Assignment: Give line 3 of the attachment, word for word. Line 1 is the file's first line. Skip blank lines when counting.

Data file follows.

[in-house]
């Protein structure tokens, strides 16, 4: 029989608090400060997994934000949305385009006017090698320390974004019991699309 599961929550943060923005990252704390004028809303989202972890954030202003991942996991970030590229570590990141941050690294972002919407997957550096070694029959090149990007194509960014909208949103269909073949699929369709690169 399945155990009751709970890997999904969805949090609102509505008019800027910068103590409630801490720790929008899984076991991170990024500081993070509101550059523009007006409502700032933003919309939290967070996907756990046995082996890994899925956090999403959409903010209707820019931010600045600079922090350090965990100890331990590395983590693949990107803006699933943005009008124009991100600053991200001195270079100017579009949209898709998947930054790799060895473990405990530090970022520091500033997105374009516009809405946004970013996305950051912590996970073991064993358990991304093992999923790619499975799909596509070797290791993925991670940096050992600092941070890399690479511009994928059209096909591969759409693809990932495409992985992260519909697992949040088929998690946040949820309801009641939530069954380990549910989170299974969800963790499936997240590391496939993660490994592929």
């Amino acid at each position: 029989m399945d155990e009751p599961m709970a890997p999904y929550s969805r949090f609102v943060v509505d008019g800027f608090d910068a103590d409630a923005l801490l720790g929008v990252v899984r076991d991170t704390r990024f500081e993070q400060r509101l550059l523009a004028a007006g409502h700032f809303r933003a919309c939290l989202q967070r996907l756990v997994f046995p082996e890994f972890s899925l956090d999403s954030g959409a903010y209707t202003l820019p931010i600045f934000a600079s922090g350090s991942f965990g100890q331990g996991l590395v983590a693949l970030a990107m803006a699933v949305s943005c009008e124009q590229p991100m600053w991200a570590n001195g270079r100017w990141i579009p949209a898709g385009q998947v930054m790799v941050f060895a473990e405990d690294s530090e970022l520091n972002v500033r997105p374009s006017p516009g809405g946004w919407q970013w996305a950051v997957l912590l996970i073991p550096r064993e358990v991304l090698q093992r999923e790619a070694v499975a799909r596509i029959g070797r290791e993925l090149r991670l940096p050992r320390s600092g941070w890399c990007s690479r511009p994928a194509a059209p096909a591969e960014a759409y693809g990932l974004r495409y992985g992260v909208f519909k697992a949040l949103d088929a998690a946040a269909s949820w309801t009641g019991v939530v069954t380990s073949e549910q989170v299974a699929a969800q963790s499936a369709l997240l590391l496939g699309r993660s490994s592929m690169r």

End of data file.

């Amino acid at each position: 029989m399945d155990e009751p599961m709970a890997p999904y929550s969805r949090f609102v943060v509505d008019g800027f608090d910068a103590d409630a923005l801490l720790g929008v990252v899984r076991d991170t704390r990024f500081e993070q400060r509101l550059l523009a004028a007006g409502h700032f809303r933003a919309c939290l989202q967070r996907l756990v997994f046995p082996e890994f972890s899925l956090d999403s954030g959409a903010y209707t202003l820019p931010i600045f934000a600079s922090g350090s991942f965990g100890q331990g996991l590395v983590a693949l970030a990107m803006a699933v949305s943005c009008e124009q590229p991100m600053w991200a570590n001195g270079r100017w990141i579009p949209a898709g385009q998947v930054m790799v941050f060895a473990e405990d690294s530090e970022l520091n972002v500033r997105p374009s006017p516009g809405g946004w919407q970013w996305a950051v997957l912590l996970i073991p550096r064993e358990v991304l090698q093992r999923e790619a070694v499975a799909r596509i029959g070797r290791e993925l090149r991670l940096p050992r320390s600092g941070w890399c990007s690479r511009p994928a194509a059209p096909a591969e960014a759409y693809g990932l974004r495409y992985g992260v909208f519909k697992a949040l949103d088929a998690a946040a269909s949820w309801t009641g019991v939530v069954t380990s073949e549910q989170v299974a699929a969800q963790s499936a369709l997240l590391l496939g699309r993660s490994s592929m690169r």